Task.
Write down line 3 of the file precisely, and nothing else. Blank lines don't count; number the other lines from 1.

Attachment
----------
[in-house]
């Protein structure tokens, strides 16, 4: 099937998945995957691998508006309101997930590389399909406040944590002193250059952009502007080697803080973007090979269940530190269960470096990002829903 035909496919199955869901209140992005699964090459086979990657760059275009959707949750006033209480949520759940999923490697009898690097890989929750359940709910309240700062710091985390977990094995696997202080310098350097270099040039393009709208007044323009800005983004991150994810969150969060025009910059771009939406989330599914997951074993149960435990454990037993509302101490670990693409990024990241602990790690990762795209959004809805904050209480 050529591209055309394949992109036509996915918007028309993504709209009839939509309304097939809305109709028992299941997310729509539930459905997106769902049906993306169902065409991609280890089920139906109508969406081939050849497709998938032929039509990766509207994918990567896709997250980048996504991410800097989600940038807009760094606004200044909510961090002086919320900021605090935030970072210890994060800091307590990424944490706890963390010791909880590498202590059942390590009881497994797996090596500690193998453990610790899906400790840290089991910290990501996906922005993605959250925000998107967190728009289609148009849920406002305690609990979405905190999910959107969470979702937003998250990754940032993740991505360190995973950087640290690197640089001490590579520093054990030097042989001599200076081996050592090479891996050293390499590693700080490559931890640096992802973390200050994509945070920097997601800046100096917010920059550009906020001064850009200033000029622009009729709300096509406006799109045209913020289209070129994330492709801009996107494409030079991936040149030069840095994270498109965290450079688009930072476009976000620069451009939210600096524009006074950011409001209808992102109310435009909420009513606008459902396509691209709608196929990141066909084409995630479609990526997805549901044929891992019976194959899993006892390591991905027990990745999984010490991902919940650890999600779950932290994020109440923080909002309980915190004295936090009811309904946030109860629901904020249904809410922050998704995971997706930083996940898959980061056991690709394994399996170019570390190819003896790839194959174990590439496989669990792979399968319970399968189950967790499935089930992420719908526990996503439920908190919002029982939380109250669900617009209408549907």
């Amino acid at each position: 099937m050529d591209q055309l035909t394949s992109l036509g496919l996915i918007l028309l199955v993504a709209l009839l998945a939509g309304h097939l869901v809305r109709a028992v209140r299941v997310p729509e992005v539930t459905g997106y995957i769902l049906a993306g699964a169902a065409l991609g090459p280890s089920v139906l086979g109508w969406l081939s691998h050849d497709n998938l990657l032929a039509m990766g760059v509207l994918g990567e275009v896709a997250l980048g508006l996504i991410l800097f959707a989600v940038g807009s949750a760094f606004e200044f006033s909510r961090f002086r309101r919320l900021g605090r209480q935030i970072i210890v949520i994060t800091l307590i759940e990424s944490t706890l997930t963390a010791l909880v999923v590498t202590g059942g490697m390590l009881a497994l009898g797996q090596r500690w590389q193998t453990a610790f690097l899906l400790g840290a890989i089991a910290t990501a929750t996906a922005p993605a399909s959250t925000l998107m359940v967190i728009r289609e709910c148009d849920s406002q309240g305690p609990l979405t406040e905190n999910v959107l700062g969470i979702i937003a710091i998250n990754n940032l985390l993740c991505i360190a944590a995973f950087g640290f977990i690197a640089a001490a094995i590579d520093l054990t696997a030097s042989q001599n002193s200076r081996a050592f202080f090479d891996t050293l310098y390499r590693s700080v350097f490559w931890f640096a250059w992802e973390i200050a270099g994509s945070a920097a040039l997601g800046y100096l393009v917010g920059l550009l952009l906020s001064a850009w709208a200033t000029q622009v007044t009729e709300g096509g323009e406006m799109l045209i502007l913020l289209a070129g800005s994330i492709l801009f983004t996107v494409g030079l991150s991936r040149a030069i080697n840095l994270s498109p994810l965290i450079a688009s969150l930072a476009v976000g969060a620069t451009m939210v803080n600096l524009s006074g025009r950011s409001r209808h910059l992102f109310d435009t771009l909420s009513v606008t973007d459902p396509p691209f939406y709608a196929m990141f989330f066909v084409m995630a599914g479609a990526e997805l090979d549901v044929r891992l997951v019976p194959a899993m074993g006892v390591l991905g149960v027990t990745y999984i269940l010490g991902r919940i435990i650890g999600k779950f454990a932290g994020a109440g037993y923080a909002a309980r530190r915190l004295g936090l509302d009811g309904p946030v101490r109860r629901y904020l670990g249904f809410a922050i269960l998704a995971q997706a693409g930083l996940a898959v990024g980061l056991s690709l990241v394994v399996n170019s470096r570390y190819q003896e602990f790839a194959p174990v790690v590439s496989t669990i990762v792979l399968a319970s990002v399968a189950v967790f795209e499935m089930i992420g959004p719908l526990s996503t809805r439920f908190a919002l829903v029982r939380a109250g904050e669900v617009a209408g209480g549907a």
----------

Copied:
């Amino acid at each position: 099937m050529d591209q055309l035909t394949s992109l036509g496919l996915i918007l028309l199955v993504a709209l009839l998945a939509g309304h097939l869901v809305r109709a028992v209140r299941v997310p729509e992005v539930t459905g997106y995957i769902l049906a993306g699964a169902a065409l991609g090459p280890s089920v139906l086979g109508w969406l081939s691998h050849d497709n998938l990657l032929a039509m990766g760059v509207l994918g990567e275009v896709a997250l980048g508006l996504i991410l800097f959707a989600v940038g807009s949750a760094f606004e200044f006033s909510r961090f002086r309101r919320l900021g605090r209480q935030i970072i210890v949520i994060t800091l307590i759940e990424s944490t706890l997930t963390a010791l909880v999923v590498t202590g059942g490697m390590l009881a497994l009898g797996q090596r500690w590389q193998t453990a610790f690097l899906l400790g840290a890989i089991a910290t990501a929750t996906a922005p993605a399909s959250t925000l998107m359940v967190i728009r289609e709910c148009d849920s406002q309240g305690p609990l979405t406040e905190n999910v959107l700062g969470i979702i937003a710091i998250n990754n940032l985390l993740c991505i360190a944590a995973f950087g640290f977990i690197a640089a001490a094995i590579d520093l054990t696997a030097s042989q001599n002193s200076r081996a050592f202080f090479d891996t050293l310098y390499r590693s700080v350097f490559w931890f640096a250059w992802e973390i200050a270099g994509s945070a920097a040039l997601g800046y100096l393009v917010g920059l550009l952009l906020s001064a850009w709208a200033t000029q622009v007044t009729e709300g096509g323009e406006m799109l045209i502007l913020l289209a070129g800005s994330i492709l801009f983004t996107v494409g030079l991150s991936r040149a030069i080697n840095l994270s498109p994810l965290i450079a688009s969150l930072a476009v976000g969060a620069t451009m939210v803080n600096l524009s006074g025009r950011s409001r209808h910059l992102f109310d435009t771009l909420s009513v606008t973007d459902p396509p691209f939406y709608a196929m990141f989330f066909v084409m995630a599914g479609a990526e997805l090979d549901v044929r891992l997951v019976p194959a899993m074993g006892v390591l991905g149960v027990t990745y999984i269940l010490g991902r919940i435990i650890g999600k779950f454990a932290g994020a109440g037993y923080a909002a309980r530190r915190l004295g936090l509302d009811g309904p946030v101490r109860r629901y904020l670990g249904f809410a922050i269960l998704a995971q997706a693409g930083l996940a898959v990024g980061l056991s690709l990241v394994v399996n170019s470096r570390y190819q003896e602990f790839a194959p174990v790690v590439s496989t669990i990762v792979l399968a319970s990002v399968a189950v967790f795209e499935m089930i992420g959004p719908l526990s996503t809805r439920f908190a919002l829903v029982r939380a109250g904050e669900v617009a209408g209480g549907a």